Order may reduce scope of trademark protection afforded to fashion industry

United States of America
In Christian Louboutin SA v Yves Saint Laurent America Inc (No 11 Civ 2381 (VM) SDNY, August 11 2011), the US District Court for the Southern District of New York has denied a motion for a preliminary injunction filed by plaintiffs Christian Louboutin SA, Christian Louboutin LLC and Christian Louboutin individually (collectively Louboutin) against a collection of defendants associated with the fashion house Yves Saint Laurent (collectively YSL), holding that Louboutin’s trademark registration for “a lacquered red sole on footwear” (Registration  3,361,597, issued January 1 2008) was not entitled to protection under the Lanham Act

The court’s reasoning in support of its order, if widely accepted, may substantially limit the ability of brand owners to obtain trademark protection over simple design elements, such as a single colour, which serve an aesthetic as well as a source identifying function.

Around 1992 Christian Louboutin, a fashion designer, began colouring the outsoles of his designer high heels a vivid, lacquered red colour. The lacquered soles proved to be a hit, becoming closely associated with the Christian Louboutin brand and eventually earning Louboutin approximately $135 million in projected revenue for 2011. This success eventually led to imitators, including, as alleged by Louboutin, YSL, which produced four shoes in its Cruise 2011 collection bearing a red outsole as part of their designs. 

After negotiations between YSL and Louboutin over YSL’s four red-soled designs failed, Louboutin filed suit in the Southern District of New York, asserting seven causes of action, including trademark infringement, false designation of origin and unfair competition, trademark dilution and related state law claims. Louboutin then moved for a preliminary injunction barring YSL from marketing any shoes that use the same or confusingly similar shade of red as protected by Louboutin’s registration. 

Courts have previously granted trademark protection to a single colour. The Federal Circuit has held that a particular pink colour for fiberglass insulation was entitled to protection (In re Owens-Corning Fiberglas Corp (774 F2d 1116, 123 (Fed Cir 1985))) and, most famously, the Supreme Court granted protection to a special shade of green-gold on dry cleaning pads (Qualitex Co v Jacobson Products Co (514 US 159 (1995))). That Supreme Court decision also made it clear, however, that trademark law may not be used to extend monopoly protection over colour as a functional element of a product. 

As suggested by the Supreme Court in Qualitex, the Louboutin court held that, because the lacquered red colour was chosen largely for aesthetic appeal, and aesthetic appeal may constitute a functional element in certain contexts such as the fashion industry, Louboutin’s use of colour alone on high-fashion shoes was a functional element that was not entitled to protection. In the court’s opinion, that distinguished high-heeled shoes from more industrial products, such as fiberglass or dry cleaning pads, where stylistic goals play a much smaller role in the product colour.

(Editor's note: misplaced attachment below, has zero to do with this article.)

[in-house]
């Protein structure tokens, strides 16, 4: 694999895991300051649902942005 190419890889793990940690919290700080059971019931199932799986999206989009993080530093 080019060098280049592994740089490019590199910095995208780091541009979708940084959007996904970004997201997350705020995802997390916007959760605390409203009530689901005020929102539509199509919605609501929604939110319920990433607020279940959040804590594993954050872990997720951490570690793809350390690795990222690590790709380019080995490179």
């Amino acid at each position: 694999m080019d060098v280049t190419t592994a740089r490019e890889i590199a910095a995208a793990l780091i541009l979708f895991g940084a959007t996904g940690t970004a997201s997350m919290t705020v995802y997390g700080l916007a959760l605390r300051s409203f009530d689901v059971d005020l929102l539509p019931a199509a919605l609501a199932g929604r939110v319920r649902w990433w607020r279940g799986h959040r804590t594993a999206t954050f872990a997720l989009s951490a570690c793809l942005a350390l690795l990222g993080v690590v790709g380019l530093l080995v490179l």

The court was also influenced by the potential breadth of Louboutin’s claim. Though Louboutin’s motion papers identified the colour as Pantone 18-1663 TP, or 'Chinese red', the registration identifies the colour only as 'red' and the motion papers could not read in a limitation that does not appear on the face of the registration. Furthermore, Louboutin conceded that the same shade of red may appear lighter or darker depending on the material or medium it was applied to and, despite the fact that YSL’s accused shoes used a different shade than Pantone 18-1663 TP, Louboutin still claimed infringement because the chosen shade was confusingly similar to 'Chinese red'. This helped convince the court that recognition of a trademark over colour alone in this broad context “would unduly hinder not just commerce and competition, but art as well”. 

The court then ruled that Louboutin could not establish a likelihood of success on the merits of its trademark infringement and unfair competition claims, and therefore was not entitled to a preliminary injunction under the traditional test. Having determined that Louboutin could not demonstrate a likelihood that its lacquered red outsole merited protection, the court summarily denied preliminary injunctive relief on Louboutin’s remaining claims, none of which could succeed absent a protectable mark. Additionally, while YSL had asserted a counterclaim for cancellation of Louboutin’s registration, the court determined that this summary judgment on this point was premature, albeit likely to be granted in favour of YSL at the appropriate time.

Overall, this court’s order may reduce the scope of trademark protection afforded to the fashion industry, at least in the Southern District of New York. Based on the court’s interpretation of the functionality doctrine in Qualitex, combined with the potential undue burden on artistic expression, colour alone may not be entitled to protection where it serves a significant and unique aesthetic goal, even where that unique aesthetic makes that colour a distinct source-identifying feature. 

Howard J Shire and Eric Carnevale, Kenyon & Kenyon LLP, New York

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